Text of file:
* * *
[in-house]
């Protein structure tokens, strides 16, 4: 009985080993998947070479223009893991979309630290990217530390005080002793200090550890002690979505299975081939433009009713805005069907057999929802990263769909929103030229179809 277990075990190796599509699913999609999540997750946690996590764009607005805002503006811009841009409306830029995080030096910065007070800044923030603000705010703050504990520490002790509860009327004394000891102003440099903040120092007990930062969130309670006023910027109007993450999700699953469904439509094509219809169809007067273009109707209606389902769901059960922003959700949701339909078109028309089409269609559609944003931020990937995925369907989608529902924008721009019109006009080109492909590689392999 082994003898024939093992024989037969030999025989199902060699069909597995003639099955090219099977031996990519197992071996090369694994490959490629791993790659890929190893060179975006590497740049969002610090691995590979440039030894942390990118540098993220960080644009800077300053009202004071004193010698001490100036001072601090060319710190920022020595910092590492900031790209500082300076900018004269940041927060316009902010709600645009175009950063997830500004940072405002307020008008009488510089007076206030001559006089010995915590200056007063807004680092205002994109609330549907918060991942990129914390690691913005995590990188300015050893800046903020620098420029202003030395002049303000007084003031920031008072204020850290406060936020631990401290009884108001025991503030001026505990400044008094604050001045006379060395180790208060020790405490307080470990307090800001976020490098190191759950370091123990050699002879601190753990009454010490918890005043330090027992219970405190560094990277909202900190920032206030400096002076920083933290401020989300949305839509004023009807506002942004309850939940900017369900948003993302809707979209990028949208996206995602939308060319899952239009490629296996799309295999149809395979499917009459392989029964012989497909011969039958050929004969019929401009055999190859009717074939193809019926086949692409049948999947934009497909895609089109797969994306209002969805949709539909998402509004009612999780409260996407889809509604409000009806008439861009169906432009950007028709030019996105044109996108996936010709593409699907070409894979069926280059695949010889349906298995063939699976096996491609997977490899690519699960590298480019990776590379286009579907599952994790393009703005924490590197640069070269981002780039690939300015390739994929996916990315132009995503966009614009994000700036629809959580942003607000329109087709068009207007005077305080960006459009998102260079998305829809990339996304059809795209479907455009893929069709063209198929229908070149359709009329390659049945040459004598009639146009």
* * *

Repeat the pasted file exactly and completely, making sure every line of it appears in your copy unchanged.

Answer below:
[in-house]
């Protein structure tokens, strides 16, 4: 009985080993998947070479223009893991979309630290990217530390005080002793200090550890002690979505299975081939433009009713805005069907057999929802990263769909929103030229179809 277990075990190796599509699913999609999540997750946690996590764009607005805002503006811009841009409306830029995080030096910065007070800044923030603000705010703050504990520490002790509860009327004394000891102003440099903040120092007990930062969130309670006023910027109007993450999700699953469904439509094509219809169809007067273009109707209606389902769901059960922003959700949701339909078109028309089409269609559609944003931020990937995925369907989608529902924008721009019109006009080109492909590689392999 082994003898024939093992024989037969030999025989199902060699069909597995003639099955090219099977031996990519197992071996090369694994490959490629791993790659890929190893060179975006590497740049969002610090691995590979440039030894942390990118540098993220960080644009800077300053009202004071004193010698001490100036001072601090060319710190920022020595910092590492900031790209500082300076900018004269940041927060316009902010709600645009175009950063997830500004940072405002307020008008009488510089007076206030001559006089010995915590200056007063807004680092205002994109609330549907918060991942990129914390690691913005995590990188300015050893800046903020620098420029202003030395002049303000007084003031920031008072204020850290406060936020631990401290009884108001025991503030001026505990400044008094604050001045006379060395180790208060020790405490307080470990307090800001976020490098190191759950370091123990050699002879601190753990009454010490918890005043330090027992219970405190560094990277909202900190920032206030400096002076920083933290401020989300949305839509004023009807506002942004309850939940900017369900948003993302809707979209990028949208996206995602939308060319899952239009490629296996799309295999149809395979499917009459392989029964012989497909011969039958050929004969019929401009055999190859009717074939193809019926086949692409049948999947934009497909895609089109797969994306209002969805949709539909998402509004009612999780409260996407889809509604409000009806008439861009169906432009950007028709030019996105044109996108996936010709593409699907070409894979069926280059695949010889349906298995063939699976096996491609997977490899690519699960590298480019990776590379286009579907599952994790393009703005924490590197640069070269981002780039690939300015390739994929996916990315132009995503966009614009994000700036629809959580942003607000329109087709068009207007005077305080960006459009998102260079998305829809990339996304059809795209479907455009893929069709063209198929229908070149359709009329390659049945040459004598009639146009």